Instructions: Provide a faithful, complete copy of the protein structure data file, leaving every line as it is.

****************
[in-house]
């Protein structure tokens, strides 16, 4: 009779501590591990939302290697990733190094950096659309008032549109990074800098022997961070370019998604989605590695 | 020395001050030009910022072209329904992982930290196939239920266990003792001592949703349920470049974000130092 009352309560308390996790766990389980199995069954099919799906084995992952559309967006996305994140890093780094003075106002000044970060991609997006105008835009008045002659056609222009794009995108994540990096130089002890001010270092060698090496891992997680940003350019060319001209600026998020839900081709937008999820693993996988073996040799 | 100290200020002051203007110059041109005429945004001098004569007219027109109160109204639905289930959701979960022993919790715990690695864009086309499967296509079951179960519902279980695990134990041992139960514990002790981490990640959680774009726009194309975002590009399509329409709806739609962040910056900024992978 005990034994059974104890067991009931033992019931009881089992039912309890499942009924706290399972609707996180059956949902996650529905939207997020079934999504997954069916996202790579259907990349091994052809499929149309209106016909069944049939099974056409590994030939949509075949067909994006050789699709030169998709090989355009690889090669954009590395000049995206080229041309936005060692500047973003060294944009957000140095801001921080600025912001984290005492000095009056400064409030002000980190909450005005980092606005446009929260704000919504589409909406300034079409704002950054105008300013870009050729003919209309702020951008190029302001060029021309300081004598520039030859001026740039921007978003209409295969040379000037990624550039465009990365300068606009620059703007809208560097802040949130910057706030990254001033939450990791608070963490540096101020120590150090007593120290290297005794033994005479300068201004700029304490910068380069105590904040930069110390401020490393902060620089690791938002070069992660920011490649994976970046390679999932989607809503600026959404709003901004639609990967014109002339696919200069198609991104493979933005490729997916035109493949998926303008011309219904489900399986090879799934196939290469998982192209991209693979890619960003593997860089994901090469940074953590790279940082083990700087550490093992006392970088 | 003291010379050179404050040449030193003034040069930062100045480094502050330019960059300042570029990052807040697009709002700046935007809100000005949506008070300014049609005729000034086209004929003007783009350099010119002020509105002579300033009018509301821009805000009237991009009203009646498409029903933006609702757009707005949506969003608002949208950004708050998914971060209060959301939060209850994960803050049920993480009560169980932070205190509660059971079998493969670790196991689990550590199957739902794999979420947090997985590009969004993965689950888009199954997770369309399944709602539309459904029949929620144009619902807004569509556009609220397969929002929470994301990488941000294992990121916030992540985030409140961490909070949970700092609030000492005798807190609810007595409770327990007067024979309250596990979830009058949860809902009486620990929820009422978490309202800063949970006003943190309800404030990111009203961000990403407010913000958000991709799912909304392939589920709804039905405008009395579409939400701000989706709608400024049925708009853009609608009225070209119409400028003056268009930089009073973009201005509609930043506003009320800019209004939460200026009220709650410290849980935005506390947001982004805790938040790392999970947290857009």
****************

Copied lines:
[in-house]
């Protein structure tokens, strides 16, 4: 009779501590591990939302290697990733190094950096659309008032549109990074800098022997961070370019998604989605590695 | 020395001050030009910022072209329904992982930290196939239920266990003792001592949703349920470049974000130092 009352309560308390996790766990389980199995069954099919799906084995992952559309967006996305994140890093780094003075106002000044970060991609997006105008835009008045002659056609222009794009995108994540990096130089002890001010270092060698090496891992997680940003350019060319001209600026998020839900081709937008999820693993996988073996040799 | 100290200020002051203007110059041109005429945004001098004569007219027109109160109204639905289930959701979960022993919790715990690695864009086309499967296509079951179960519902279980695990134990041992139960514990002790981490990640959680774009726009194309975002590009399509329409709806739609962040910056900024992978 005990034994059974104890067991009931033992019931009881089992039912309890499942009924706290399972609707996180059956949902996650529905939207997020079934999504997954069916996202790579259907990349091994052809499929149309209106016909069944049939099974056409590994030939949509075949067909994006050789699709030169998709090989355009690889090669954009590395000049995206080229041309936005060692500047973003060294944009957000140095801001921080600025912001984290005492000095009056400064409030002000980190909450005005980092606005446009929260704000919504589409909406300034079409704002950054105008300013870009050729003919209309702020951008190029302001060029021309300081004598520039030859001026740039921007978003209409295969040379000037990624550039465009990365300068606009620059703007809208560097802040949130910057706030990254001033939450990791608070963490540096101020120590150090007593120290290297005794033994005479300068201004700029304490910068380069105590904040930069110390401020490393902060620089690791938002070069992660920011490649994976970046390679999932989607809503600026959404709003901004639609990967014109002339696919200069198609991104493979933005490729997916035109493949998926303008011309219904489900399986090879799934196939290469998982192209991209693979890619960003593997860089994901090469940074953590790279940082083990700087550490093992006392970088 | 003291010379050179404050040449030193003034040069930062100045480094502050330019960059300042570029990052807040697009709002700046935007809100000005949506008070300014049609005729000034086209004929003007783009350099010119002020509105002579300033009018509301821009805000009237991009009203009646498409029903933006609702757009707005949506969003608002949208950004708050998914971060209060959301939060209850994960803050049920993480009560169980932070205190509660059971079998493969670790196991689990550590199957739902794999979420947090997985590009969004993965689950888009199954997770369309399944709602539309459904029949929620144009619902807004569509556009609220397969929002929470994301990488941000294992990121916030992540985030409140961490909070949970700092609030000492005798807190609810007595409770327990007067024979309250596990979830009058949860809902009486620990929820009422978490309202800063949970006003943190309800404030990111009203961000990403407010913000958000991709799912909304392939589920709804039905405008009395579409939400701000989706709608400024049925708009853009609608009225070209119409400028003056268009930089009073973009201005509609930043506003009320800019209004939460200026009220709650410290849980935005506390947001982004805790938040790392999970947290857009």